You will spend about 82,652 hours at work over your lifetime if you live to be
at least 61 years old, the age of the average adult in the US. That is about 1/3 of your life.
Many employers now offer remote work, which has considerably widened the talent pool by opening opportunities to underrepresented groups. With such a significant focus on Diversity, Equity and Inclusion, informed and respectful communication is more important than ever.

Workplace discrimination happens. Whether it is intentional or not doesn’t change that it is discrimination. The best way to ensure it doesn’t happen at your business is to “get in the know.”
Ignorance and insensitivity are two of the main barriers to including non-binary individuals in the workplace. Colleagues may not appreciate the importance of using correct pronouns or may simply be uncomfortable.

Even HR leaders may not be familiar with the range of non-binary pronouns, but that just means it’s time to step up your game and practice by incorporating more pronoun usage in the workplace.

The What and Why of Gender Pronouns

Building a foundation of respect and belonging means each person feels genuinely accepted within their environment. The English language excludes everyone who does not fall under the umbrella of male or female, and one-in-five Americans (18%) personally knew someone who prefers a pronoun other than ‘he’ or ‘she’. 1 in 5 transgender and non-binary people also report having their pronouns respected by the important people in their lives.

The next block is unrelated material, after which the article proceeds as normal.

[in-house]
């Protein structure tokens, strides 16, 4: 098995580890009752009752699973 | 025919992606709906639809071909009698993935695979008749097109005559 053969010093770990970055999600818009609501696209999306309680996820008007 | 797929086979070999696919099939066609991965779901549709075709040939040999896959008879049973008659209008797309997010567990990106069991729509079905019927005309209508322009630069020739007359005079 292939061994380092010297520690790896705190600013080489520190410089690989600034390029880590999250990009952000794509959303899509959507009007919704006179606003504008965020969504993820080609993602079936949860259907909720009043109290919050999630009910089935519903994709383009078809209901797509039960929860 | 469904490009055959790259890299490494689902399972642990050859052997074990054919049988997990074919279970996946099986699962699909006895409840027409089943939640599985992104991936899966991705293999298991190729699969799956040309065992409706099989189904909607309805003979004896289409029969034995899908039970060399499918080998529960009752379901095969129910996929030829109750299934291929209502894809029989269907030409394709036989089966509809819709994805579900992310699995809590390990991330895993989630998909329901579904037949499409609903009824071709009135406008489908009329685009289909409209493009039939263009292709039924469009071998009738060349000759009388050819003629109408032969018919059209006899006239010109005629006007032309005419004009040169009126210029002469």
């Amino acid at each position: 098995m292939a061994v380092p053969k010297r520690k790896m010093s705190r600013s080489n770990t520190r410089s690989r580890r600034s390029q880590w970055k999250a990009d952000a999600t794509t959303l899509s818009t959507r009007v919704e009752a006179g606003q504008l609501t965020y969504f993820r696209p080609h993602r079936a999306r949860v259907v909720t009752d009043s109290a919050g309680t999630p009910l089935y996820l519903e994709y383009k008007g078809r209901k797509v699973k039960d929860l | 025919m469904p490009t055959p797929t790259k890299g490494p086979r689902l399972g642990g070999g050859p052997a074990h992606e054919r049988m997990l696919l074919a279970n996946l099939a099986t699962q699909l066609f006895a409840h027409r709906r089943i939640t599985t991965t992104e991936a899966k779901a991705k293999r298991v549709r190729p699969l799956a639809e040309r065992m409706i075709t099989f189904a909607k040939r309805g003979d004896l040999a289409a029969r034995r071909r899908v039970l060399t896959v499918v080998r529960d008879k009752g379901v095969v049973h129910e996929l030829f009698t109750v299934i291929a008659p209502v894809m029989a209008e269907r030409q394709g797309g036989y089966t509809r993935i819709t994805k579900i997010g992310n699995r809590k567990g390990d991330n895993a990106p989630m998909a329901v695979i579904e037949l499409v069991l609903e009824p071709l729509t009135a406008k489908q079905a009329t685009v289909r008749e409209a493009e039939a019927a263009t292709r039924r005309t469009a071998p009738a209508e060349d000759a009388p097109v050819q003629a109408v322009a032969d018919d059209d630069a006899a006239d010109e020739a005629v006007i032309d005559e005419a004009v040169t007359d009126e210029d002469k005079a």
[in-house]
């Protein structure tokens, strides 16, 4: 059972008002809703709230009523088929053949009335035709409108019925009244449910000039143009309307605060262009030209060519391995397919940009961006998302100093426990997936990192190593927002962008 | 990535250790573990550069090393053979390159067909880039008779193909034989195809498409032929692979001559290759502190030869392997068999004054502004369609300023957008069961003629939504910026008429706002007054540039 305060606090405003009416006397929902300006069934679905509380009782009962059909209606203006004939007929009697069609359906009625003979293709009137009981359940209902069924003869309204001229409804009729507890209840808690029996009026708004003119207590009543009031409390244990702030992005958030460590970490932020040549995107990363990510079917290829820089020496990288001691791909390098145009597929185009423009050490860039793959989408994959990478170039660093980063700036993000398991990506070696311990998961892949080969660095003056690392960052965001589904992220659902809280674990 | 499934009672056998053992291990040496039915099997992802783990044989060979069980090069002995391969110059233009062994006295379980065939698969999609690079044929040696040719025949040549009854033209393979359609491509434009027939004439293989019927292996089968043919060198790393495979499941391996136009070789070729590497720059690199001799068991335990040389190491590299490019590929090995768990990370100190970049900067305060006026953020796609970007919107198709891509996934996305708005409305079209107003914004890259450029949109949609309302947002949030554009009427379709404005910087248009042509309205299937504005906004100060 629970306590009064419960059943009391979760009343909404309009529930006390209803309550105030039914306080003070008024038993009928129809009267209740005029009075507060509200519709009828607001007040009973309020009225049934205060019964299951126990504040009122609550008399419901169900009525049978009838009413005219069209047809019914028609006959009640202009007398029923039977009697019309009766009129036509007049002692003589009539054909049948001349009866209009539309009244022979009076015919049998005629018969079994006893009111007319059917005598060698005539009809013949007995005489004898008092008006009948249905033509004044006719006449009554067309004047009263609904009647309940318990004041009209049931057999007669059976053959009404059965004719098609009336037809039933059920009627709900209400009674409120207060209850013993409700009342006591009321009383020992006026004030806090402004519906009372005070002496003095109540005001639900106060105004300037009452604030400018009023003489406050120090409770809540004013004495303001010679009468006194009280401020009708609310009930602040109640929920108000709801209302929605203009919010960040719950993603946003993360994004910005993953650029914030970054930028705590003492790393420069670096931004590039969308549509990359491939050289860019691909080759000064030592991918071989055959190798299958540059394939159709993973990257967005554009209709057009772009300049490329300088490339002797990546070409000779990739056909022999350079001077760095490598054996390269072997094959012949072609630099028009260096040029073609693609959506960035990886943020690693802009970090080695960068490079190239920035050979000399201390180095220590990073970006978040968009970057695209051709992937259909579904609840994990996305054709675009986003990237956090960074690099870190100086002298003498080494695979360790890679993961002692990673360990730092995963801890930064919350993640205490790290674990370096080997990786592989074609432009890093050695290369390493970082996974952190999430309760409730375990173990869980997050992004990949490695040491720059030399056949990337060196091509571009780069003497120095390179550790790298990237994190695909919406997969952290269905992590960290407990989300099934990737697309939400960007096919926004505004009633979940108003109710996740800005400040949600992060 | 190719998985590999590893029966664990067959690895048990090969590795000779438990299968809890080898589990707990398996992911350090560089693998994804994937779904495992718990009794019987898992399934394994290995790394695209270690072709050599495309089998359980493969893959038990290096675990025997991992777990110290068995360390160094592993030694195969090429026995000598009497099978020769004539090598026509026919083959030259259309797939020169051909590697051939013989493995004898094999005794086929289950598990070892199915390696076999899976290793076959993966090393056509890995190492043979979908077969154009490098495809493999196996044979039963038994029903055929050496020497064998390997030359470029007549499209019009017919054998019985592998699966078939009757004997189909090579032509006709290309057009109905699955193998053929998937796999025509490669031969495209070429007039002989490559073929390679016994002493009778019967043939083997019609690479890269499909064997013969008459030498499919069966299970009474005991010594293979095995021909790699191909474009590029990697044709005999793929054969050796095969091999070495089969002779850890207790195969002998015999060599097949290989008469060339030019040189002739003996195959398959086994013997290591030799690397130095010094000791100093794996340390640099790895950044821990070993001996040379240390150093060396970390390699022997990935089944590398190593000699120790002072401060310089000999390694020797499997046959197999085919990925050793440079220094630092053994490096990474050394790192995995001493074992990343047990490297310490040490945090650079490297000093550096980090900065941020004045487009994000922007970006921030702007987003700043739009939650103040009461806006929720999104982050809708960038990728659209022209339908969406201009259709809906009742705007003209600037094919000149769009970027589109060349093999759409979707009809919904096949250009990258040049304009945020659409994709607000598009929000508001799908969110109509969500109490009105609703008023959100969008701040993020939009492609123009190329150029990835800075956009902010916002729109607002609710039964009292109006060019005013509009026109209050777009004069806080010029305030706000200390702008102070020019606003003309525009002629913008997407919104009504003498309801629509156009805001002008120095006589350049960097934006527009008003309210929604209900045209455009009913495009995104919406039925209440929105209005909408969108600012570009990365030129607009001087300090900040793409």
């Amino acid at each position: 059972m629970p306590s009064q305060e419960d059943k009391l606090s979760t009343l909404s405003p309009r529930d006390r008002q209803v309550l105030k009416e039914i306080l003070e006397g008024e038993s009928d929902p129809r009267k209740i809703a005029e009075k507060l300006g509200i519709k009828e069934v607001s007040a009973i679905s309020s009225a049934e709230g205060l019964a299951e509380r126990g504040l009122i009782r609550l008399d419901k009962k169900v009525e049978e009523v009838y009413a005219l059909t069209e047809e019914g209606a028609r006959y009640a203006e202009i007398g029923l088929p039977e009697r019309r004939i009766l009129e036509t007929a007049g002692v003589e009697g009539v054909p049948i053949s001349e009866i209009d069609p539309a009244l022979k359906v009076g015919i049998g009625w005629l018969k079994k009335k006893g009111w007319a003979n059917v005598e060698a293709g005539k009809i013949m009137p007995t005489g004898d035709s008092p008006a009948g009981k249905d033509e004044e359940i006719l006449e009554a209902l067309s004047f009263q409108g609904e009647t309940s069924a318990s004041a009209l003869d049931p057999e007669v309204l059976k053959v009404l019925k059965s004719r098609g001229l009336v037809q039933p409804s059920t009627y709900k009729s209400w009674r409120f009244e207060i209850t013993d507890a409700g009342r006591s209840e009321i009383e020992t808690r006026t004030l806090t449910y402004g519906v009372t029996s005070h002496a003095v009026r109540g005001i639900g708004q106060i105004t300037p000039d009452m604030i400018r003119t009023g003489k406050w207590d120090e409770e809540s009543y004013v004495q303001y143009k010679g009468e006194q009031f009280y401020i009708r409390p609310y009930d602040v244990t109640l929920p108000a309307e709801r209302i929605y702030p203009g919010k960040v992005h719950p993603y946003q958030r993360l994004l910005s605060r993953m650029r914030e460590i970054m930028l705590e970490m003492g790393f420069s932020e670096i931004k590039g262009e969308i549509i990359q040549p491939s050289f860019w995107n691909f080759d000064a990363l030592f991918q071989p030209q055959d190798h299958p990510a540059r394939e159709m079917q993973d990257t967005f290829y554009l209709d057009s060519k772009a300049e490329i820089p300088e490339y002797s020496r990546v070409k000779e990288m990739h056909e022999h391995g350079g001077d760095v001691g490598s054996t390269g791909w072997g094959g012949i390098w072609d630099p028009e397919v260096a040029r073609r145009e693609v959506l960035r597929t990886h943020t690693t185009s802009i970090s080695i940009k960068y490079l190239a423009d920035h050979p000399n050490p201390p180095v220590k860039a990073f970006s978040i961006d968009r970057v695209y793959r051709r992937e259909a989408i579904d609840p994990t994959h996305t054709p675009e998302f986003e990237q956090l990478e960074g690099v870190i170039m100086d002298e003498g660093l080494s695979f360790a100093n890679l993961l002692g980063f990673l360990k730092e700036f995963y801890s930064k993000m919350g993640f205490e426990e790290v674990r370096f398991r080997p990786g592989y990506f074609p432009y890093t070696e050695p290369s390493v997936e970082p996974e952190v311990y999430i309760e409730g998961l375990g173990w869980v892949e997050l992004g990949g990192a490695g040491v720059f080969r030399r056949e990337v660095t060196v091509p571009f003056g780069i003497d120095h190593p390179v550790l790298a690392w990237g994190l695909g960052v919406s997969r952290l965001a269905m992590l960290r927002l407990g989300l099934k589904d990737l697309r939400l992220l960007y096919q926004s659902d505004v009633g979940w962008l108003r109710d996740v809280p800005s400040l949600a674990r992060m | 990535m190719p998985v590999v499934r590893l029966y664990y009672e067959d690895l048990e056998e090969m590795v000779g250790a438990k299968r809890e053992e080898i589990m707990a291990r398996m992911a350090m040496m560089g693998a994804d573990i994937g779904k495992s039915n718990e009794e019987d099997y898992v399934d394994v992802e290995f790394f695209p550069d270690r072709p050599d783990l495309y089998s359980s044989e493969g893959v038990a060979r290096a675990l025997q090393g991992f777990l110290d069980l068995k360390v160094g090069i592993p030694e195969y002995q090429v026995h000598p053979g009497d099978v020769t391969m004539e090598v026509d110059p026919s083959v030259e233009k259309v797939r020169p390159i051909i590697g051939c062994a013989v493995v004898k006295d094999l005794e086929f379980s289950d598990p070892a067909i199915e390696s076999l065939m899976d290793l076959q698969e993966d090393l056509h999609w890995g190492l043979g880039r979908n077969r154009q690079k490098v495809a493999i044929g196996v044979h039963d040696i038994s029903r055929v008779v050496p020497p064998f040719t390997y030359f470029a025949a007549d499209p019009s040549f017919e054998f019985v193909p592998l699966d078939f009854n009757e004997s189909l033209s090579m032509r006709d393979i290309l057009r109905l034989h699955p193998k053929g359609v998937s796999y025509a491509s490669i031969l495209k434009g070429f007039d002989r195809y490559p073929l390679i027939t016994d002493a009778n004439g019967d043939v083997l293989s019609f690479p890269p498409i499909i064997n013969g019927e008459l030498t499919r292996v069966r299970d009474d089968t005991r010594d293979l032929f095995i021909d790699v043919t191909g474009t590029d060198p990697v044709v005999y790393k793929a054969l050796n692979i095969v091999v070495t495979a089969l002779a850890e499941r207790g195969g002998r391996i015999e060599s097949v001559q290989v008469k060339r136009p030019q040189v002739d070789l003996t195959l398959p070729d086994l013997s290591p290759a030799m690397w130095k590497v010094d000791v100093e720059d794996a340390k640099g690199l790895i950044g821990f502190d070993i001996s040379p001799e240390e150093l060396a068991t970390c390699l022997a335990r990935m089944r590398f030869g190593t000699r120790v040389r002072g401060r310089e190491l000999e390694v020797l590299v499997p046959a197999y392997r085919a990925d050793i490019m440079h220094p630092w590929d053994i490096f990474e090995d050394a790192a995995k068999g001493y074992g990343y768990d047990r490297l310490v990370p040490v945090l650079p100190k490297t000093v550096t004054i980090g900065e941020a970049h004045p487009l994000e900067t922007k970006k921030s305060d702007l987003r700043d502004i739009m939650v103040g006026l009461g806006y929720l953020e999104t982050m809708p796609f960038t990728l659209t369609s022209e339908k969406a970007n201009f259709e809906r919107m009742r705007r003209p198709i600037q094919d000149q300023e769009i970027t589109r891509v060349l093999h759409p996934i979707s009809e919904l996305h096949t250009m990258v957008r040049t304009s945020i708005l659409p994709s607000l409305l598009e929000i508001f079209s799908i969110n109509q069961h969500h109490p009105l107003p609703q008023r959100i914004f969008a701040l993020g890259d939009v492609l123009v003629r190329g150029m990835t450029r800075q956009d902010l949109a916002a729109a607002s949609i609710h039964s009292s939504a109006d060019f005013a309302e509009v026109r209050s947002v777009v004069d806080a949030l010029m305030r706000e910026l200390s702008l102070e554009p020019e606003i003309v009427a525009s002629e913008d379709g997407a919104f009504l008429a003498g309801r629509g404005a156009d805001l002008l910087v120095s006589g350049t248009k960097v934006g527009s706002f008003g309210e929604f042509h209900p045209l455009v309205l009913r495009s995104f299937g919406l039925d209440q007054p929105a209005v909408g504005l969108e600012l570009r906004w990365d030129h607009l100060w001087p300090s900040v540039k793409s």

Closing that gap is essential, and it begins with having empathy and understanding toward people who identify as non-binary.

Gender Pronouns

Pronouns help give us our identity and establish us as part of a group. A gender pronoun is a pronoun that specifically genders the person being referred to, e.g., she/he, hers/his.

Non-gendered Pronouns

People who are transgender or non-binary may use non-gendered pronouns, e.g., they/them/theirs.

Why Gender Pronouns Matter

A truly inclusive work environment is one where everyone feels comfortable being their authentic selves. They don’t have to censor their actions or ideas because they know they will not be judged.
This type of supportive environment allows everyone to thrive and, at the same time, increases both productivity and quality of work.